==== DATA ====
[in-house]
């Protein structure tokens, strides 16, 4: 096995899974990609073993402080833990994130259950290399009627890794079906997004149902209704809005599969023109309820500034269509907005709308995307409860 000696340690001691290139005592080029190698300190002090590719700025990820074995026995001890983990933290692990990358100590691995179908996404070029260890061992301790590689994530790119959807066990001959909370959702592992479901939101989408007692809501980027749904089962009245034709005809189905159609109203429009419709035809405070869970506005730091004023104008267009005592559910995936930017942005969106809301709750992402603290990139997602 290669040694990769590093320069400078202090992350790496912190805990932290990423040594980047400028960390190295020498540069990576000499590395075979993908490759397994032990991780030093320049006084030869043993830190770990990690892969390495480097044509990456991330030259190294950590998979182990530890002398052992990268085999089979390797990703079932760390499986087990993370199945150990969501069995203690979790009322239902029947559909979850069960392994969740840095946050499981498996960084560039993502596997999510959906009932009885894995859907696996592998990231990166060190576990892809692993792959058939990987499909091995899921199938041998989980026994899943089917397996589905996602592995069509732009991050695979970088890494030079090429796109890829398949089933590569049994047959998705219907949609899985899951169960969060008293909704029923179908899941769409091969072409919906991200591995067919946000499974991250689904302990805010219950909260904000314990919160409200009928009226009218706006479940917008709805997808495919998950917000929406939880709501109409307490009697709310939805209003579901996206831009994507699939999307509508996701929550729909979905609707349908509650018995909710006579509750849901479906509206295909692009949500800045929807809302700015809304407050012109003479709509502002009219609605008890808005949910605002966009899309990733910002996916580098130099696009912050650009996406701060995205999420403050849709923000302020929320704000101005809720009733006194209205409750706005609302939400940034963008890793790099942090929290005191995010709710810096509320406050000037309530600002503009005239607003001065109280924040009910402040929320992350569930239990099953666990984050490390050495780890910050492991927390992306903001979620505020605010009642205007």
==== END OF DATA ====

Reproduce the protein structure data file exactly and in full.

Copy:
[in-house]
């Protein structure tokens, strides 16, 4: 096995899974990609073993402080833990994130259950290399009627890794079906997004149902209704809005599969023109309820500034269509907005709308995307409860 000696340690001691290139005592080029190698300190002090590719700025990820074995026995001890983990933290692990990358100590691995179908996404070029260890061992301790590689994530790119959807066990001959909370959702592992479901939101989408007692809501980027749904089962009245034709005809189905159609109203429009419709035809405070869970506005730091004023104008267009005592559910995936930017942005969106809301709750992402603290990139997602 290669040694990769590093320069400078202090992350790496912190805990932290990423040594980047400028960390190295020498540069990576000499590395075979993908490759397994032990991780030093320049006084030869043993830190770990990690892969390495480097044509990456991330030259190294950590998979182990530890002398052992990268085999089979390797990703079932760390499986087990993370199945150990969501069995203690979790009322239902029947559909979850069960392994969740840095946050499981498996960084560039993502596997999510959906009932009885894995859907696996592998990231990166060190576990892809692993792959058939990987499909091995899921199938041998989980026994899943089917397996589905996602592995069509732009991050695979970088890494030079090429796109890829398949089933590569049994047959998705219907949609899985899951169960969060008293909704029923179908899941769409091969072409919906991200591995067919946000499974991250689904302990805010219950909260904000314990919160409200009928009226009218706006479940917008709805997808495919998950917000929406939880709501109409307490009697709310939805209003579901996206831009994507699939999307509508996701929550729909979905609707349908509650018995909710006579509750849901479906509206295909692009949500800045929807809302700015809304407050012109003479709509502002009219609605008890808005949910605002966009899309990733910002996916580098130099696009912050650009996406701060995205999420403050849709923000302020929320704000101005809720009733006194209205409750706005609302939400940034963008890793790099942090929290005191995010709710810096509320406050000037309530600002503009005239607003001065109280924040009910402040929320992350569930239990099953666990984050490390050495780890910050492991927390992306903001979620505020605010009642205007």